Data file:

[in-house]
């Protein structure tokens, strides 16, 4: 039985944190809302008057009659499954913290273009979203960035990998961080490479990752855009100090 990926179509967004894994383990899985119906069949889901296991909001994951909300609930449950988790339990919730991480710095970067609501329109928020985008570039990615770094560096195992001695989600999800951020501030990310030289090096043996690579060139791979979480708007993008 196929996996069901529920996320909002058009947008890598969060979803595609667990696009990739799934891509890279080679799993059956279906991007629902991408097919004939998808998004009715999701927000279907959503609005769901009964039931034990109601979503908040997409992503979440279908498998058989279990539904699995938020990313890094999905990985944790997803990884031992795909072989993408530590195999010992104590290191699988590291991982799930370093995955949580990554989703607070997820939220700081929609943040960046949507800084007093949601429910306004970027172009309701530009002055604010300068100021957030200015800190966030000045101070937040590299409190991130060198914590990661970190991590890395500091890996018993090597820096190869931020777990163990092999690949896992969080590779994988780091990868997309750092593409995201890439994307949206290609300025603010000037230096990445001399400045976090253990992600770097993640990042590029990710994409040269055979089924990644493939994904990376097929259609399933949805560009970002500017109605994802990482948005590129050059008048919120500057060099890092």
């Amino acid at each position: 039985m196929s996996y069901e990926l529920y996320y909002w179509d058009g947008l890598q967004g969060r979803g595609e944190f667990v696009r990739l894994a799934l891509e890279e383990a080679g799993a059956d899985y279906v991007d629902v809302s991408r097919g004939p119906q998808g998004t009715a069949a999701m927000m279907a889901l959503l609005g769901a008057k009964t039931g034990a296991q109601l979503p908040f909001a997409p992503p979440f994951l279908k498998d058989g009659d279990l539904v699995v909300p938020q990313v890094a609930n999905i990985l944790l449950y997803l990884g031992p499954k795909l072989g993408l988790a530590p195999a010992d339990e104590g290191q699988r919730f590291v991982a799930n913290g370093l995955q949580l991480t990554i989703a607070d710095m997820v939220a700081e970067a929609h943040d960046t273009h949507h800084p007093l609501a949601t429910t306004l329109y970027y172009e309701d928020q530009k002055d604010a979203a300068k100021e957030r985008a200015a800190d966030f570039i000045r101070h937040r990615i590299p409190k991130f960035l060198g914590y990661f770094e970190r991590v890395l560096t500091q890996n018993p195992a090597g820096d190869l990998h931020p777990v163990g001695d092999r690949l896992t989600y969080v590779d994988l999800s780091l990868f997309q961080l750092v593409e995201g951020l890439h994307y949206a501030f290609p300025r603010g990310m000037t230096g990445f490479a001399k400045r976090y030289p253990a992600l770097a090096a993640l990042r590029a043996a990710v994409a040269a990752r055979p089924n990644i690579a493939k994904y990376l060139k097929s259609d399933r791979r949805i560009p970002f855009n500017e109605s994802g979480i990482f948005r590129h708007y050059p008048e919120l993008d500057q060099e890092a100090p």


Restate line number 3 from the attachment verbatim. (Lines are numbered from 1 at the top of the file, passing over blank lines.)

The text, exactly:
């Amino acid at each position: 039985m196929s996996y069901e990926l529920y996320y909002w179509d058009g947008l890598q967004g969060r979803g595609e944190f667990v696009r990739l894994a799934l891509e890279e383990a080679g799993a059956d899985y279906v991007d629902v809302s991408r097919g004939p119906q998808g998004t009715a069949a999701m927000m279907a889901l959503l609005g769901a008057k009964t039931g034990a296991q109601l979503p908040f909001a997409p992503p979440f994951l279908k498998d058989g009659d279990l539904v699995v909300p938020q990313v890094a609930n999905i990985l944790l449950y997803l990884g031992p499954k795909l072989g993408l988790a530590p195999a010992d339990e104590g290191q699988r919730f590291v991982a799930n913290g370093l995955q949580l991480t990554i989703a607070d710095m997820v939220a700081e970067a929609h943040d960046t273009h949507h800084p007093l609501a949601t429910t306004l329109y970027y172009e309701d928020q530009k002055d604010a979203a300068k100021e957030r985008a200015a800190d966030f570039i000045r101070h937040r990615i590299p409190k991130f960035l060198g914590y990661f770094e970190r991590v890395l560096t500091q890996n018993p195992a090597g820096d190869l990998h931020p777990v163990g001695d092999r690949l896992t989600y969080v590779d994988l999800s780091l990868f997309q961080l750092v593409e995201g951020l890439h994307y949206a501030f290609p300025r603010g990310m000037t230096g990445f490479a001399k400045r976090y030289p253990a992600l770097a090096a993640l990042r590029a043996a990710v994409a040269a990752r055979p089924n990644i690579a493939k994904y990376l060139k097929s259609d399933r791979r949805i560009p970002f855009n500017e109605s994802g979480i990482f948005r590129h708007y050059p008048e919120l993008d500057q060099e890092a100090p």